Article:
One of the most horrific unsolved crimes had Italians glued to their television sets during the sultry summer of 1990.

On the evening of August 7, in the offices of a youth hostel association (AIAG) at number 2, Via Poma, Rome, the body of 20-year-old Simonetta Cesaroni lay lifeless. The pretty brunette had been stabbed 29 times, possibly with a letter-opener.

Paola Cesaroni, worried that her sister was late coming home, called her fiancé Antonello, and together with Simonetta’s boss Salvatore Volponi, arrived at the scene at about 8:30 pm.

Simonetta was found half naked but the medical examiner ruled out sexual assault.

The autopsy results were ready the following day: Simonetta’s death had occurred between 6:00 and 6:30 pm. The victim had sustained six stab wounds and extensive bruising to the face, as well as a stab wound from one side of the neck to the other, eight in the chest and 14 in the pubic area.

Suspicions immediately fell on the caretaker of the building, Pietrino Vanacore. Only a few traces of blood were found in the room where the murder was committed. The investigating team surmised that the culprit would have had time to clean up and remove any visible evidence.

On August 10, Vanacore was apprehended because of a suspicious blood stain on his trousers, but the Review Commission released him on the grounds that the blood did not belong to Simonetta.

On April 26, 1991, the examining magistrate agreed to the public prosecutor’s request to release Vanacore and archive his file along with those of two of his relatives and another three individuals who frequented the offices in Via Poma.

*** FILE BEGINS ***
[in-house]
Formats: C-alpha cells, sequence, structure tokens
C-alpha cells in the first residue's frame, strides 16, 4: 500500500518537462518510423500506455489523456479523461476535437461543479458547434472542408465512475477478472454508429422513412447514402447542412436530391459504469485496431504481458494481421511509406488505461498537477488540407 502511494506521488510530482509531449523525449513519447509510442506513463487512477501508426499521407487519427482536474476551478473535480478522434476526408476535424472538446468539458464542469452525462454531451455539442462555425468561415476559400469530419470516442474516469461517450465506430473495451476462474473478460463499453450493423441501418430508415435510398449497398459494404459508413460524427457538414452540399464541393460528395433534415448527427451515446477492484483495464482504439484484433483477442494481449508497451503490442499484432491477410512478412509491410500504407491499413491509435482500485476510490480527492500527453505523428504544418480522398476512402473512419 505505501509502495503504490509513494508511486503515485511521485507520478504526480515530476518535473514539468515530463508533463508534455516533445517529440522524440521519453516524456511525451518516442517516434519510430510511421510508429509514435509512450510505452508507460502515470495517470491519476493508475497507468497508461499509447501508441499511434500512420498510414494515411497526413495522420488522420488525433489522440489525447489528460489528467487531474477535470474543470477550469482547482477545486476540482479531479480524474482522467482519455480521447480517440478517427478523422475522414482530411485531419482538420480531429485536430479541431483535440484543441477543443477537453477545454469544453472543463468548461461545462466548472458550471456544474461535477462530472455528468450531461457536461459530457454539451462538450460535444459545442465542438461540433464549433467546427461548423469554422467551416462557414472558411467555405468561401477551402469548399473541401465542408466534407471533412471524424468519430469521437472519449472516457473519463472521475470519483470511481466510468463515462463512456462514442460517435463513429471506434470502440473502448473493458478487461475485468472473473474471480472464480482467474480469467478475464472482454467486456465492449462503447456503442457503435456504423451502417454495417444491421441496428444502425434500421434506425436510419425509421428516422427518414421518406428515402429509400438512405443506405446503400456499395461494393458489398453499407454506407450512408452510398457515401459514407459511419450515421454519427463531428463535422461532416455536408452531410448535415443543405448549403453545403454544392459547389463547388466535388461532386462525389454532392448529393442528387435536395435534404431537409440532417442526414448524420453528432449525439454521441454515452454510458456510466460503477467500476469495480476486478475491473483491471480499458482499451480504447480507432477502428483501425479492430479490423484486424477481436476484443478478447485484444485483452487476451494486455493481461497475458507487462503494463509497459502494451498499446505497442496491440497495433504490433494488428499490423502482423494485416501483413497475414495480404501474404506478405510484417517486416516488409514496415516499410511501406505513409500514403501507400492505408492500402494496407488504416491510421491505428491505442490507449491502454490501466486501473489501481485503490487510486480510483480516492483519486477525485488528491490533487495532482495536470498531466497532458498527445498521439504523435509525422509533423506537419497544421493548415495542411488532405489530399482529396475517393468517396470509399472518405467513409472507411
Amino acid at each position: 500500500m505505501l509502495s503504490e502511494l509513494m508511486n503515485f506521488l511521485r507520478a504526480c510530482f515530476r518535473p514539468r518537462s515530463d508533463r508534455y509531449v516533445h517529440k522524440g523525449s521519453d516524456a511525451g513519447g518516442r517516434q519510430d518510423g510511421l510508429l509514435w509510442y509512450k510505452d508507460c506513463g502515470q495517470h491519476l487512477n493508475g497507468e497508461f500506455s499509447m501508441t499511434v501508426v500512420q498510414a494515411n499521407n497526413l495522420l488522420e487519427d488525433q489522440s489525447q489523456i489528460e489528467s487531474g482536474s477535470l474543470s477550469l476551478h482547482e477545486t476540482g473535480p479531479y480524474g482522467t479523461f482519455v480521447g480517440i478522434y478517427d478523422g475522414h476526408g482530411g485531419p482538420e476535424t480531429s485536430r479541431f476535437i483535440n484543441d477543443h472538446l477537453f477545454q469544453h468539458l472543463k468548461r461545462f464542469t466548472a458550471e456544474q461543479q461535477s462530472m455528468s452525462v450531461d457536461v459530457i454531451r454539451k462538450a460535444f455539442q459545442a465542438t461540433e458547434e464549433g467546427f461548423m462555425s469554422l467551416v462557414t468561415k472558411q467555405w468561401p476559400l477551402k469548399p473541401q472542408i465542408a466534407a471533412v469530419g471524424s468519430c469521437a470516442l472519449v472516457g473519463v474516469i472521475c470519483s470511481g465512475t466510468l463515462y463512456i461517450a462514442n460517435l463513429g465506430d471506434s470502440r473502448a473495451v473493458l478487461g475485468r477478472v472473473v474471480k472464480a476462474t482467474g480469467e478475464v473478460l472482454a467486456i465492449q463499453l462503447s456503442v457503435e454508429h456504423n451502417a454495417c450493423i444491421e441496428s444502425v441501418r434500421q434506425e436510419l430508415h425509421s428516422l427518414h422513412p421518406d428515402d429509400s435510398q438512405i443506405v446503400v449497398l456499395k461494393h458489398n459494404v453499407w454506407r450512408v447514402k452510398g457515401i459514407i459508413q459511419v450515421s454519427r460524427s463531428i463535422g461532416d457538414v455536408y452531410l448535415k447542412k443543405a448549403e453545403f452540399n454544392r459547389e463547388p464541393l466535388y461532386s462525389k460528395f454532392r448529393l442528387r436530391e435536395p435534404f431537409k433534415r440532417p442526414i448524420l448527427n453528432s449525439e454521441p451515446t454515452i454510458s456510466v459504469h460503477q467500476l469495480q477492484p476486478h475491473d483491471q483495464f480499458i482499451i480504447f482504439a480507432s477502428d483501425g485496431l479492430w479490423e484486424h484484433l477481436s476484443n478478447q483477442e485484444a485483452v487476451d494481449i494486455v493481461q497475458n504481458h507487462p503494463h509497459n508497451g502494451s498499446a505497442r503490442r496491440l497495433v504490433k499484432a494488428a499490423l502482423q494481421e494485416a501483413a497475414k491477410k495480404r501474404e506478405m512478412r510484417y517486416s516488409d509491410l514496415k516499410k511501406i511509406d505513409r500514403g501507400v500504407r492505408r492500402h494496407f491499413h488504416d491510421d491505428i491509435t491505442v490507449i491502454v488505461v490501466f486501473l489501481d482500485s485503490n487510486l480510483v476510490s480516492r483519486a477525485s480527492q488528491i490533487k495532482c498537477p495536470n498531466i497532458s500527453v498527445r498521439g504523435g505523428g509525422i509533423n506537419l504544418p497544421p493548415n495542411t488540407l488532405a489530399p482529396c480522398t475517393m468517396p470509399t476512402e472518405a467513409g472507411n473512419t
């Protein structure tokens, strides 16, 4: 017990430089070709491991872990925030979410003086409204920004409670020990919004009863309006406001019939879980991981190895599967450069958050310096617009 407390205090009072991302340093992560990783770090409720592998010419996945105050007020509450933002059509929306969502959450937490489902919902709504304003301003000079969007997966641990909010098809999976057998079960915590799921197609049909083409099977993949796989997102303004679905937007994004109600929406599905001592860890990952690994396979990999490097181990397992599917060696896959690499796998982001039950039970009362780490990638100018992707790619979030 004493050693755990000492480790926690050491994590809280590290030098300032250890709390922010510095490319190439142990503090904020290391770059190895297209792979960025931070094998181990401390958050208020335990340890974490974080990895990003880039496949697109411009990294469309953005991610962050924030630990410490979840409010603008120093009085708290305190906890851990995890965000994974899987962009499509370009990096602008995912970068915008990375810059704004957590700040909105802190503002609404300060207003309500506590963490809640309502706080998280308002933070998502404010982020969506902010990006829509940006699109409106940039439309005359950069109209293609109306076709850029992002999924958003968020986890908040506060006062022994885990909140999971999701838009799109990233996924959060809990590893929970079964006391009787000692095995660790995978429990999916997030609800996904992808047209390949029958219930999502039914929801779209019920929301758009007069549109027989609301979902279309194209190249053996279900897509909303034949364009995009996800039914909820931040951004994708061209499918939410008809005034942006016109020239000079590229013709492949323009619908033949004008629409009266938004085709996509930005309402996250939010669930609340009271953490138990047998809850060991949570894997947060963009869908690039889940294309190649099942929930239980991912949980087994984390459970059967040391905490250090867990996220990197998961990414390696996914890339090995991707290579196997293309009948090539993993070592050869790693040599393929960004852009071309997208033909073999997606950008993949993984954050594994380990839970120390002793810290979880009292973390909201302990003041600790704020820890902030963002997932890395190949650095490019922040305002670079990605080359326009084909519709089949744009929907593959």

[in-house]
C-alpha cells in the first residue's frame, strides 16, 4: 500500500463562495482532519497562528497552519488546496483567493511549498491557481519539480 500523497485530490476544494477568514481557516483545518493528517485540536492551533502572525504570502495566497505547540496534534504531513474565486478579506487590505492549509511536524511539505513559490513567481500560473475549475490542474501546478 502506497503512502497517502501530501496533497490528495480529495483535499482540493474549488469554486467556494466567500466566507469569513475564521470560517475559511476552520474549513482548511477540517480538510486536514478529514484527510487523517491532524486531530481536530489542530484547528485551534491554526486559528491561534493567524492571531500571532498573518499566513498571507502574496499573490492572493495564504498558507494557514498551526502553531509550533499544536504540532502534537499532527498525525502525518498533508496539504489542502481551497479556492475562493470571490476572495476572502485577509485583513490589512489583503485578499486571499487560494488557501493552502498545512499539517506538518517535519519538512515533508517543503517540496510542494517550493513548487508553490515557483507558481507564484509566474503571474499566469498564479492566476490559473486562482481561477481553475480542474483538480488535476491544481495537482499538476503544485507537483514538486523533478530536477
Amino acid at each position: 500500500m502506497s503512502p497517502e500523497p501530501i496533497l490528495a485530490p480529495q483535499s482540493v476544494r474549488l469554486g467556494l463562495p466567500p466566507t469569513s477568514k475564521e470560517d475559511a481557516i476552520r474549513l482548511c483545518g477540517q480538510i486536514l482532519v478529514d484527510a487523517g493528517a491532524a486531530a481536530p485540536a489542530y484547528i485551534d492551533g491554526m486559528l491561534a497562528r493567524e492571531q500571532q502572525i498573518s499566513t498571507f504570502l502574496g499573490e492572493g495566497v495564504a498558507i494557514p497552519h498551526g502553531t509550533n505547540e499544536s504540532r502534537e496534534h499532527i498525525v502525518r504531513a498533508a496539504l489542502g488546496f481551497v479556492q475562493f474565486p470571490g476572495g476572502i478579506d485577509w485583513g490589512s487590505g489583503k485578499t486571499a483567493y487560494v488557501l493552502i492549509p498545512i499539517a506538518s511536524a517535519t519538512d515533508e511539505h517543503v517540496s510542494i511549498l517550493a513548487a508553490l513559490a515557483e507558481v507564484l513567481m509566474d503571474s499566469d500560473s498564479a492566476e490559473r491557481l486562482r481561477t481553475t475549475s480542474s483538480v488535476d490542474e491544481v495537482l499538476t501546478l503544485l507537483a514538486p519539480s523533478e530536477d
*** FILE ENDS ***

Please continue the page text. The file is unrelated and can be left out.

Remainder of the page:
A year later, Federico Valle was under investigation thanks to a witness, Austrian-born Roland Voller, who claimed to know who had killed Simonetta and why. Valle was the grandson of architect Cesare Valle who lived in the same building and had apparently spent the evening in question with Vanacore.

However, on June 16, 1993, both Valle and Vanacore were cleared of all charges including that of aiding and abetting. This was confirmed by the Court of Cassation on June 17, 1994, and Voller was exposed as a fraudster.

Ten years passed without any developments in the investigation until 2004 when the case was handed to another public attorney who decided to submit Simonetta’s items of clothing to further forensic analysis.

But things took a turn when on September 6, 2007, Raniero Busco, Simonetta’s boyfriend at the time, became a person of interest. His DNA was found on the victim’s undergarments and Busco was charged with first-degree murder.

Almost two years later, Busco was remanded to appear before a court on February 3, 2010.

Another setback occurred when caretaker Pietrino Vanacore’s body was found afloat at the seaside town of Torre Ovo in Apulia - three days before he was due to testify.

The verdict was suicide.

On January 26, 2011, Busco was convicted and sentenced to 24 years’ imprisonment.

Ten months down the track, an appeals process began. The evidence was reviewed and Raniero Busco was found not guilty. He was acquitted of the murder of Simonetta Cesaroni and the decision was upheld by the Court of Cassation on February 26, 2014.

The crime remains unsolved.